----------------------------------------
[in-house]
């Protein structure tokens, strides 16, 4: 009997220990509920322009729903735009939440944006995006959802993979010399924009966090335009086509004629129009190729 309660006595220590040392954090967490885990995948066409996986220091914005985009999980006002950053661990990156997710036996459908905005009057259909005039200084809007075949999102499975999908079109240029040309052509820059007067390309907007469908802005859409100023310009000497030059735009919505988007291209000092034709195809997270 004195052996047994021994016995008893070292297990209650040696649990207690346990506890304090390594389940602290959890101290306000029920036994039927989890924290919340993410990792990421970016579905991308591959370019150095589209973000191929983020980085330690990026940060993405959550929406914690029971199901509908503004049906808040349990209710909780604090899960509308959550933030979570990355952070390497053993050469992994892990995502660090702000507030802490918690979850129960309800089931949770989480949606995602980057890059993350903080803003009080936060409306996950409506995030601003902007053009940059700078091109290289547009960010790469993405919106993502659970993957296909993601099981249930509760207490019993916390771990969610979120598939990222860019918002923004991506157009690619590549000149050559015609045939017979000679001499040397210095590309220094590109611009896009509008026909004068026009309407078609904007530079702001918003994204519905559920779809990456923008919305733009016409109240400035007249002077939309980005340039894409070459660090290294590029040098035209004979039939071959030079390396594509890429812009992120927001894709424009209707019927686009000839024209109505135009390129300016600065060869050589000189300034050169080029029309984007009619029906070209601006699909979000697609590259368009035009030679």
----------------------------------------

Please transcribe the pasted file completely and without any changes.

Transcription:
[in-house]
């Protein structure tokens, strides 16, 4: 009997220990509920322009729903735009939440944006995006959802993979010399924009966090335009086509004629129009190729 309660006595220590040392954090967490885990995948066409996986220091914005985009999980006002950053661990990156997710036996459908905005009057259909005039200084809007075949999102499975999908079109240029040309052509820059007067390309907007469908802005859409100023310009000497030059735009919505988007291209000092034709195809997270 004195052996047994021994016995008893070292297990209650040696649990207690346990506890304090390594389940602290959890101290306000029920036994039927989890924290919340993410990792990421970016579905991308591959370019150095589209973000191929983020980085330690990026940060993405959550929406914690029971199901509908503004049906808040349990209710909780604090899960509308959550933030979570990355952070390497053993050469992994892990995502660090702000507030802490918690979850129960309800089931949770989480949606995602980057890059993350903080803003009080936060409306996950409506995030601003902007053009940059700078091109290289547009960010790469993405919106993502659970993957296909993601099981249930509760207490019993916390771990969610979120598939990222860019918002923004991506157009690619590549000149050559015609045939017979000679001499040397210095590309220094590109611009896009509008026909004068026009309407078609904007530079702001918003994204519905559920779809990456923008919305733009016409109240400035007249002077939309980005340039894409070459660090290294590029040098035209004979039939071959030079390396594509890429812009992120927001894709424009209707019927686009000839024209109505135009390129300016600065060869050589000189300034050169080029029309984007009619029906070209601006699909979000697609590259368009035009030679």